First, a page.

Crack out the sewing gear, because we’ve got a sweet new project for you: a drawstring basket-bag, big enough to keep a whole bunch of stuff in! P.S. It’s pretty cute, too.
Walking by a river in a small Japanese town I fell in love with a little grey-green drawstring basket-bag I saw hanging in a shop. It was covered in a pattern of impossibly plump blue and purple chrysanthemums and, despite banning myself from buying any more souvenirs, I decided there had to be room in my holiday suitcase for such a thing of beauty!
Over the years (surely not 15!) since I brought the basket-bag home to London (to undertake the noble job of keeping all my little bathroom bits and pieces somewhere I can actually find them) I’ve often thought I’d like to try making one. At first the structured shape and that cool drawstring bit just seemed completely overwhelming, but as I’ve built up my sewing skills over the years I began to see that really, like many things, it’s not as complicated as it looks.
So finally, after all these years, here I go! I’ve reverse engineered my little basket-bag and made a new one – so you can make one, too! I think this one will help me store some of my sewing stash, or maybe carry my lunch, or maybe tidy up some of my toddler’s toys… OK, I’m going to need to make some more!
1/2m patterned fabric
1/2m plain fabric
1/2m stiff interfacing
thread to match both your fabrics
2 safety pins
1. On your plain fabric use your chalk to mark a rectangle 50cm x 33cm and cut out with a 1cm seam allowance. Set this aside. Next, lay out your patterned fabric face-down and draw out a rectangle 50cm x 33cm. Cut out with a 1cm seam allowance. Do the same with your interfacing. Lay your interfacing out face-up (i.e. shiny side up) and place your patterned rectangle on top, face-up, so all the edges meet. Iron to seal together.
2. Turn your patterned/interfacing piece over (patterned side down), fold the two shorter edges over by 1cm and press.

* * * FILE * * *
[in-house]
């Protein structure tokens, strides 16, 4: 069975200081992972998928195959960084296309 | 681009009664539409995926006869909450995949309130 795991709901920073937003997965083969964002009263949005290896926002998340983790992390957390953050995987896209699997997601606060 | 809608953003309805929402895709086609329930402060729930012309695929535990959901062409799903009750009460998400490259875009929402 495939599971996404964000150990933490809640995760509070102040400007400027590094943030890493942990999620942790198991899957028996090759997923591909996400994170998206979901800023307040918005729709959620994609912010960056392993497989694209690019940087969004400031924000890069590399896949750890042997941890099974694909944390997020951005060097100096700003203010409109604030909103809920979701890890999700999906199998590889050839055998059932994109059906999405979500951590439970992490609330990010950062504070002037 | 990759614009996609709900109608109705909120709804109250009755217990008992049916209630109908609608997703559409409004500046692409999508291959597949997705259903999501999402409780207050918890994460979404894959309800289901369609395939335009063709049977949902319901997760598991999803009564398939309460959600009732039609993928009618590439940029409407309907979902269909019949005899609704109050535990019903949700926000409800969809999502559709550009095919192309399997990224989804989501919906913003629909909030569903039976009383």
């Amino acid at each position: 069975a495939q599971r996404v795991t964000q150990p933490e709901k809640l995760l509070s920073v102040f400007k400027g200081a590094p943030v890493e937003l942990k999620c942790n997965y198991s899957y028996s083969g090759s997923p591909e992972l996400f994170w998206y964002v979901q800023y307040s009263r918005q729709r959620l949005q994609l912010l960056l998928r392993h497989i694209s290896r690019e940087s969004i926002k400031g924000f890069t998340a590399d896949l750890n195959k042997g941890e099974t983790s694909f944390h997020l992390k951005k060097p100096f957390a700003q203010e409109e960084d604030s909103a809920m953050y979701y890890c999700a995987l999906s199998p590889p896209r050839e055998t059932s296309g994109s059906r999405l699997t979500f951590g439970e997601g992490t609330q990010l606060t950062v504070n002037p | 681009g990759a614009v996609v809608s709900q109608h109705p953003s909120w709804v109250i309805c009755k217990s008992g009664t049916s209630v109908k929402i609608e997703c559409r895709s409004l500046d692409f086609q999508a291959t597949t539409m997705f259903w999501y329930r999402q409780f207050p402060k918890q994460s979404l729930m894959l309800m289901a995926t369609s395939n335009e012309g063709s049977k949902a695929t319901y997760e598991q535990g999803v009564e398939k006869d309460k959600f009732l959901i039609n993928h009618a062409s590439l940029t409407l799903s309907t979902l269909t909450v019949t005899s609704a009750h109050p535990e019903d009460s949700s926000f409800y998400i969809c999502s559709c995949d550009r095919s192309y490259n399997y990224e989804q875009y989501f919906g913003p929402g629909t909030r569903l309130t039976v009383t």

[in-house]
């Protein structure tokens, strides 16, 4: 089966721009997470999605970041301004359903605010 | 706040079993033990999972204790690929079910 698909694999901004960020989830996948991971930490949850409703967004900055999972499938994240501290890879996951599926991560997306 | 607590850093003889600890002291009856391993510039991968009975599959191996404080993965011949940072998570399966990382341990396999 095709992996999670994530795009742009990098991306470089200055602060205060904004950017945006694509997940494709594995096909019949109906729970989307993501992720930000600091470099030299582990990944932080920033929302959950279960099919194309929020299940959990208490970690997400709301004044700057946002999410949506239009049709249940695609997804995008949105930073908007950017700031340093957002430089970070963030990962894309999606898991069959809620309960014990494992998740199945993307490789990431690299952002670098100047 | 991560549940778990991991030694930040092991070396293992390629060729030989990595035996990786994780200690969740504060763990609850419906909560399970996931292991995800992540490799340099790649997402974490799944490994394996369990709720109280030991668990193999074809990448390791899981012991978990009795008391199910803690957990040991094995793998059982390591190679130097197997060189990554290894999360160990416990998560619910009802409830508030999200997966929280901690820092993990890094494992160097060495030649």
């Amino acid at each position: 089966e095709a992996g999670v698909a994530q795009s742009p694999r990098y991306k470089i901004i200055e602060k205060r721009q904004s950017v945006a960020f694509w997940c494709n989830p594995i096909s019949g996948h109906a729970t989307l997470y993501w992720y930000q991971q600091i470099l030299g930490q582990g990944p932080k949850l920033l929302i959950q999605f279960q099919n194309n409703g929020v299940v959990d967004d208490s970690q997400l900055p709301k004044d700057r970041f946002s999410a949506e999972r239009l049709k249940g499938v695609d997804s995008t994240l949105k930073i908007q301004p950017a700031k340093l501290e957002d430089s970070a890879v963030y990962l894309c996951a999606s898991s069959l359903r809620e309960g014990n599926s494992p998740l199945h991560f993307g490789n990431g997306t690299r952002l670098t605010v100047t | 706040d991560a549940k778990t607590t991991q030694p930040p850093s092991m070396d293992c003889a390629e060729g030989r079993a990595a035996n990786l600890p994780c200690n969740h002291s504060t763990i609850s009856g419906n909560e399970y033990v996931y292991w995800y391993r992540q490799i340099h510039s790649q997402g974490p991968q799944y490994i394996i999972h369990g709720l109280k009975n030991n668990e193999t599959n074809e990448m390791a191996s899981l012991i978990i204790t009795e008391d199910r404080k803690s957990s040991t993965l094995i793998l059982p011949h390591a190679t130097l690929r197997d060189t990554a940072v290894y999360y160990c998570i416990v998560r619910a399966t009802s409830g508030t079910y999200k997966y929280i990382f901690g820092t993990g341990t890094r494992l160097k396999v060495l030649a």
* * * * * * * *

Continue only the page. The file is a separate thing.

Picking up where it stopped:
3. Next, turn your rectangle over so it’s face-up. Fold in half so the shorter edges meet at the top. Pin along the sides and sew 1cm in (leaving the long top edge open).
4. To create the basket’s base, place your patterned piece in front of you with one of the seams facing you. Flatten the seam down so you have a pointed corner facing you. Measure 6cm up from the tip of the corner and mark. Pin across where you have marked, at a right angle to the seam.
5. Sew across the corner where you’ve pinned, then cut away the corner about 5mm below your stitching. Repeat steps 4 and 5 for the other seam, then turn your basket right way out.
6. Repeat steps 2 through to 5 with your lining fabric, but don’t turn right way out. Tuck your lining into your outer basket and pin together around the top edge.
7. To make your handles, cut two strips of your patterned fabric 40cm x 6cm each. Take one strip, face-down, and fold both long edges in so they meet along the centre. Press with your iron.
8. Now fold your strip in half so the long edges meet and press again. Pin along the open edge.
9. Sew along both long edges, 2mm in. Repeat the folding and sewing steps with your second strip. Pin the ends your handles in place sandwiched between your lining and outer layers, 9cm from each seam.
10. To make the drawstring section of your bag, cut two rectangles 33cm x 13cm. Lay the rectangles out landscape, face-down, and fold in the top corners of the shorter edges by 5mm then again by 5mm, pinning in place to form a narrow triangle at least 3cm long. Sew in place.
11. Now fold the top long edge (with the folded triangles at the corners) over by 1.5cm and again by 1.5cm. Pin in place and sew along the bottom edge of the folded strip about 2mm in. Do this for both rectangles.
12. Place one of your rectangles face-up with the other face-down on top, lining up the edges. Pin the short edges together 1cm in and sew along those edges only. Trim the seams to 5mm and over-sew with a zigzag stitch to stop them fraying.
13. Turn right way out and then tuck the bottom (cut) edge of your drawstring section between the lining and outer layers of your basket by 1cm. You’ll need to remove and replace the pins you put in earlier as you go. (Make sure your handles are on the outside!)
14. Tuck your drawstring section down into your basket and re-pin again 5mm from the top edge. (This seems like a lot of pinning and re-pinning, but it’s the best way to keep all the layers happy while you go through the stages!)
15. Next, sew all the way around the top of your basket about 5mm from the edge. Pull the drawstring section back up and press.
16. Finally, add your cords. Cut two pieces of cord each 82cm long. Pin a safety pin to one end of a cord and across the other end. Use the first safety pin to help you thread your cord through a channel at the top of your drawstring section, out and back through the channel on the other side. Tie the ends of your cord together in a knot and trim.
17. Repeat in the opposite direction with the other cord. Pull the knotted ends of your two cords in opposite directions to close your drawstring and you’re all done!
To see more cool stuff from Anna Alicia, head over this way.
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